USA elite athlete Barrett Brandon reports from his experiences at last weekend’s Palembang ITU Asian Cup in Indonesia as he looks to establish himself and gain valuable ranking points looking forward to the 2010 season.
Traveling to and racing an ITU Asian Cup is often as much about the experience of the race as it is the race itself. It seems no matter how crazy the travel, unique the venue, or how spectacular the karaoke-singing race organizer is, there always seems to be several similar themes that these races share: an enthusiastic local organizing committee, huge community involvement, and wonderful athlete support. Last weekend’s 2009 Palembang ITU Asian Cup in Palembang, Indonesia was no different.
After a difficult first half of the season I found some good form heading into September and went looking to find some races. As the North American ITU racing scene had died down, the only choice was to head to Asia. I have raced here often and enjoy the different cultures and unique racing opportunities that are presented.
I arrived in Palembang after a nightmare five flights and 45 hours of travel. It may have been a nightmare, but it was a planned nightmare, as this was the quickest route from the US. I arrived tired, but excited about the prospect of racing. First up on Saturday was the Asian Aquathlon Championships. This event was the day before the triathlon, and consisted of a 1000m swim and a 2.5k run. It was a good way to ‘open up the system’ after all the travel. It was also good fun and I ended up second place behind Dmitry Polyansky from Russia, and felt good heading into Sunday’s triathlon.
Race day arrived, and I was ready to go. The swim was in a spring-fed lake named Lake Opi. It was very clean, but presented a few shocks to the system. Because Palembang, along with all of Indonesia sit in a very seismic region (Palembang is located on Sumatra and 500km away from the recent earthquake in Padang), this spring-fed lake had quite a bit more sulphur than usual. It was quite interesting climbing out of the water and feeling like your teeth were furry! In addition to this, there were also alligators! It was quite scary at first, but these ones were actually very small (about the length of your arm). I didn’t want to ask what happens to small alligators when they grow up. Big alligators!? Maybe that was some of the unique local cuisine we were sampling…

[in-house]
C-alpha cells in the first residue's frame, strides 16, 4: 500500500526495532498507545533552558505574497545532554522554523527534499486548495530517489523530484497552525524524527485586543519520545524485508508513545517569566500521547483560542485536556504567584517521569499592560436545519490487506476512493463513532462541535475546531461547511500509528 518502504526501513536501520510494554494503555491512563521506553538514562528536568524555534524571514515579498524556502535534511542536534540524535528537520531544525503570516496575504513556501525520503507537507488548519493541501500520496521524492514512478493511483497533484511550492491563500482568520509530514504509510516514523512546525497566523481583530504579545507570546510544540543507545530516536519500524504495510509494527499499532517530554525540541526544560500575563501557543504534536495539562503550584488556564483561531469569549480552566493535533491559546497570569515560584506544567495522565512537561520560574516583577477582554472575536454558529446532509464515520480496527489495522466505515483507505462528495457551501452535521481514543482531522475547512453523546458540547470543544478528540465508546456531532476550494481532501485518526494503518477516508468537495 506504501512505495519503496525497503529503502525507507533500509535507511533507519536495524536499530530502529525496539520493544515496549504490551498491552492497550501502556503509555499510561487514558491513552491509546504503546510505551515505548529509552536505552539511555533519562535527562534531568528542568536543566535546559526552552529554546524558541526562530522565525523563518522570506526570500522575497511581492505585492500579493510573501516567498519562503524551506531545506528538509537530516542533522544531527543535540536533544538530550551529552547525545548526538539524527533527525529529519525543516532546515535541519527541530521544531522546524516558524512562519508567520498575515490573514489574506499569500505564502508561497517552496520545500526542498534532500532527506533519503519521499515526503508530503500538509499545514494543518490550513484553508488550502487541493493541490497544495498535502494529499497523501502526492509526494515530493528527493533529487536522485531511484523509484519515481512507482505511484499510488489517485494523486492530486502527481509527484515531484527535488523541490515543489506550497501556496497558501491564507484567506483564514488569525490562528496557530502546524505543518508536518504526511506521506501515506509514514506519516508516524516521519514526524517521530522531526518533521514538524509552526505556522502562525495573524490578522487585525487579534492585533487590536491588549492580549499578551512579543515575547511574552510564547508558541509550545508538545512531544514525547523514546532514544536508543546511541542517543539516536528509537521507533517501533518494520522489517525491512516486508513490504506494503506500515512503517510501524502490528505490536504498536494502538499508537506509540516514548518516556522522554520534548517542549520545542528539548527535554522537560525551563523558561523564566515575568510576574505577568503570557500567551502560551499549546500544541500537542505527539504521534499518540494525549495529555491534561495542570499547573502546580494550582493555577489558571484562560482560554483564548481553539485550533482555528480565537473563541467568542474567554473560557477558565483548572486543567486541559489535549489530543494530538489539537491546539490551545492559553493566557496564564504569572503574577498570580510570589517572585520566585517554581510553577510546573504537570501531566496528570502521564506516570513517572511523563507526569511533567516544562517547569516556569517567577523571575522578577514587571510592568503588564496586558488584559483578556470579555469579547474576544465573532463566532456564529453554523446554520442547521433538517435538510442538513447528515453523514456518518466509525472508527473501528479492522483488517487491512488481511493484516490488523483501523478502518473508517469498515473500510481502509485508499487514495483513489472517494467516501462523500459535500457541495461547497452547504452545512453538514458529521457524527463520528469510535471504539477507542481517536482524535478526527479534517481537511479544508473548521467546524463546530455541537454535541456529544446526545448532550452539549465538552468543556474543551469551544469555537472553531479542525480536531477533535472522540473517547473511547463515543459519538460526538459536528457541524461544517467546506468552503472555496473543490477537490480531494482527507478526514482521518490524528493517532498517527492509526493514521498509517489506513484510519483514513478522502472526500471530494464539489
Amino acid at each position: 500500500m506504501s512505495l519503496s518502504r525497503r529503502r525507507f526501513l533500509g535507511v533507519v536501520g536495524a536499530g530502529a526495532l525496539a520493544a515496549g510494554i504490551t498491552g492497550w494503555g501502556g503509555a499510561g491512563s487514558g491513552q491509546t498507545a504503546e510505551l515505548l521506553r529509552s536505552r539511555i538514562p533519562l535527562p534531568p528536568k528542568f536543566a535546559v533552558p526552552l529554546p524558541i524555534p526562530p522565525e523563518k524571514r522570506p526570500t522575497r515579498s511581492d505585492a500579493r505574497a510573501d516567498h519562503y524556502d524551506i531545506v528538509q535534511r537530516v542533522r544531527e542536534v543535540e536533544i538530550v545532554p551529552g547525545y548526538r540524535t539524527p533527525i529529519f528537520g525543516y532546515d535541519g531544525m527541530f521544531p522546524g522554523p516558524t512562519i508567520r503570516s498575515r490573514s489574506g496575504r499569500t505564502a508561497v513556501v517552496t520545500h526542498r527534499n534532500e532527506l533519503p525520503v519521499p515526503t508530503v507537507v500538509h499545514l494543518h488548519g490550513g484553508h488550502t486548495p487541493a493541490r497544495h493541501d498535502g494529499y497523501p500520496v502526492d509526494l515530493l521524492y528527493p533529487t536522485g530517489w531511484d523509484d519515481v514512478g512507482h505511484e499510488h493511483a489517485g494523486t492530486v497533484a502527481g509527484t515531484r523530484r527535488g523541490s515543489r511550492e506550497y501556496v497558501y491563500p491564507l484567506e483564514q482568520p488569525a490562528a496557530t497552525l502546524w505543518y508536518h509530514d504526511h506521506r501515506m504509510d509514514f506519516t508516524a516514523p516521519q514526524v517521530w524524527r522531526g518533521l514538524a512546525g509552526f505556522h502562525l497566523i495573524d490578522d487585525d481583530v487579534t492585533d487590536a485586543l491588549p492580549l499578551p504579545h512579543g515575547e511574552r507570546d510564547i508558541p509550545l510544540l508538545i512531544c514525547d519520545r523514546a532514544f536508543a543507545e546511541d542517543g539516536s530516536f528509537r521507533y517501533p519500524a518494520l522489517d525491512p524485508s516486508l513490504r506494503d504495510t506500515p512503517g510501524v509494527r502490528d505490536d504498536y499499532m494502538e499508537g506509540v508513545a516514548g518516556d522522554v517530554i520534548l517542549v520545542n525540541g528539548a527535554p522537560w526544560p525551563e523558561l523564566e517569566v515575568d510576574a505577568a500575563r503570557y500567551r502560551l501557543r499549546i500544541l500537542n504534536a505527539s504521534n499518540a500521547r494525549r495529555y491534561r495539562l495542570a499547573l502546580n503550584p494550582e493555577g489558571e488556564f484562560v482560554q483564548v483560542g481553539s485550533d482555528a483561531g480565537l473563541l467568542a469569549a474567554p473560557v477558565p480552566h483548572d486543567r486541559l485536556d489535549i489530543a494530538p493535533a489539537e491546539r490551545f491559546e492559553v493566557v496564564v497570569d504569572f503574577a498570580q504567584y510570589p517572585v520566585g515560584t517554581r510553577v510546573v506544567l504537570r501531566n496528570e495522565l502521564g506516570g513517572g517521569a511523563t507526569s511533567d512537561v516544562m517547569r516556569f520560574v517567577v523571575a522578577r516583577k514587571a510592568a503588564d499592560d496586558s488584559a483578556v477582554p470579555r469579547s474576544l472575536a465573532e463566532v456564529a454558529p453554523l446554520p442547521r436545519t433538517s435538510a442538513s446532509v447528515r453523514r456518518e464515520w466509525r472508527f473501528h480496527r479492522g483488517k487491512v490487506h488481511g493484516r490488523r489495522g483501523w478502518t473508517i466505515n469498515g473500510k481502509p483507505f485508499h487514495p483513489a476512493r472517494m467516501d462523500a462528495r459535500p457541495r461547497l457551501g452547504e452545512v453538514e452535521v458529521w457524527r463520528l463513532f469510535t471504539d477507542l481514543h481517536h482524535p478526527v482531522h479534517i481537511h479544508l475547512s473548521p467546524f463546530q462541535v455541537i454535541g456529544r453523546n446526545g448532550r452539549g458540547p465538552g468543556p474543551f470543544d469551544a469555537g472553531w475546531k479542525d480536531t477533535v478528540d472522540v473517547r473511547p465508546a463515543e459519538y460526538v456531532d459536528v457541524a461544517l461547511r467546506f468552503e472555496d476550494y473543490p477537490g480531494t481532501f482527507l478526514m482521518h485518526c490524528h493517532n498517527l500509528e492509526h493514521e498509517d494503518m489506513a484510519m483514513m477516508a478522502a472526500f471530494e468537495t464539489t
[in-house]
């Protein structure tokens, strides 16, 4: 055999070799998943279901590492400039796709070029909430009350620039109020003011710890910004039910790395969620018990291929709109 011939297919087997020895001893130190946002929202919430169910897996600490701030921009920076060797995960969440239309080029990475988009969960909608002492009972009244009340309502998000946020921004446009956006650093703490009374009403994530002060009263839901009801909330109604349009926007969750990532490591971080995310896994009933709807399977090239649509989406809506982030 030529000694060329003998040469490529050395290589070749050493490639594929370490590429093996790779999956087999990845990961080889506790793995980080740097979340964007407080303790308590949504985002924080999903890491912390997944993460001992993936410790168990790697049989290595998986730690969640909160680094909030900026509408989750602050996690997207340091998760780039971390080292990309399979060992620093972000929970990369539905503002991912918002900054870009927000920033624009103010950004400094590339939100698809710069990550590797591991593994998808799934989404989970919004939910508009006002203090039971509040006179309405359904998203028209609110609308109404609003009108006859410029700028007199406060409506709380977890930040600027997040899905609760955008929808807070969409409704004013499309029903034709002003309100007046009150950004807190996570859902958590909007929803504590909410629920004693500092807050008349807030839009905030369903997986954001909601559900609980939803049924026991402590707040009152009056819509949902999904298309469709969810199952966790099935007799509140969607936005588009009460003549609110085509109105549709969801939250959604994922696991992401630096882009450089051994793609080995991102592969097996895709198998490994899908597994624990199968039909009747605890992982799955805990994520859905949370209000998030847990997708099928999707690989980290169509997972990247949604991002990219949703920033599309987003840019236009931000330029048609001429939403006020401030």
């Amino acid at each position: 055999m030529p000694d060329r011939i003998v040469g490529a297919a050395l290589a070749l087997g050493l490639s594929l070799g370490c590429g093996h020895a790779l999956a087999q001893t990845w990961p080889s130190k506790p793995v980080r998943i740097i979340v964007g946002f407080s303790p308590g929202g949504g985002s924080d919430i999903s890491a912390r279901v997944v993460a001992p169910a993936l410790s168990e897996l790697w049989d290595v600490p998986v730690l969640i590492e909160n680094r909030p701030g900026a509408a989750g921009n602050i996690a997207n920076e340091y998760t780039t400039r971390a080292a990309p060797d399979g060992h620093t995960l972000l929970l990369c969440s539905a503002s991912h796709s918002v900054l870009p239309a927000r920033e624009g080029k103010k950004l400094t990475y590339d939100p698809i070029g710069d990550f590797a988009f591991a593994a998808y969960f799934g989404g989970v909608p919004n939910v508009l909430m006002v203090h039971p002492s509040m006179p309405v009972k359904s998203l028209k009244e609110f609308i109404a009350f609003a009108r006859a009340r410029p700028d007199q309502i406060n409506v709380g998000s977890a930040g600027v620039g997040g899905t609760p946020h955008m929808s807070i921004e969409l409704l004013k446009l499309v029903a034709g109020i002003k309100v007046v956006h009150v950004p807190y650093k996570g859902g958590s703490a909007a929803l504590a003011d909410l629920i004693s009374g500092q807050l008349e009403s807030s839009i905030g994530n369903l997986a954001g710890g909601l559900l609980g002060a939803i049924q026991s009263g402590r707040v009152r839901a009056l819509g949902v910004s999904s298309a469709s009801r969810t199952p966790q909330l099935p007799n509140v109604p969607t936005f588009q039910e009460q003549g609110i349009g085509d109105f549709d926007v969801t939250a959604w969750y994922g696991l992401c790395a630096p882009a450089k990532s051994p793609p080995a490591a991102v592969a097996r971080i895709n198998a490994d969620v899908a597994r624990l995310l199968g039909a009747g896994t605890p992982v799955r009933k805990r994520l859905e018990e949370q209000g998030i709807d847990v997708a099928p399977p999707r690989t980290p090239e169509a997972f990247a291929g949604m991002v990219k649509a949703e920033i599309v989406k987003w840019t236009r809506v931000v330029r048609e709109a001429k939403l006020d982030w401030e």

With a 6:30am start, the horn went off before you knew it, and we were off. I swam well, and exited the water very comfortably in the lead pack. Onto the bike a lead pack of five formed that included the Polyansky brothers, Dmitry and Igor. The bike was route consisted of simple out and backs, and our group was able to work well together and build on our advantage. As we rode the sun continued to heat up the road, and I knew it would be a hot one on the run.
I had a good transition and took off for a super-hot 10k in the sun. I like the heat, and felt really good so I pushed the pace right out of transition. Dmitry Polyansky was the only one to respond, and we ran stride for stride for the rest of the 10k. At 6k and 8k into the run Polyansky put two really strong surges in, but I was feeling great and was able to respond. I decided to wait to make my move until the finish. With 200m to go, I gave it all I had and was able to pull away and take the win! I had a few spare seconds to celebrate and really relished the moment. This was my first ITU victory, and I couldn’t have been happier. It was a great race for me, and really good confirmation of my recent training and form.
Afterwards we were treated like celebrities by the locals: there were hundreds of local children who clamored for our autographs, the governor of Sumatra hosted the awards dinner and reception for us, and the media seemed awestruck that people from Russia, Canada, USA, and all over the world would come to tiny Palembang to race a triathlon. Mark Sungkar, president of Indonesian Triathlon Federation and race organizer (and as evidenced at the awards party….karaoke super star!) put this event together to help boost local interest in the sport and to grow triathlon within Indonesia. Mark has a passion for triathlon, and it is evident in his determination to grow the sport in his corner of the world. Now I am off to Hong Kong to race next weekend, where I am sure another great race and adventure awaits!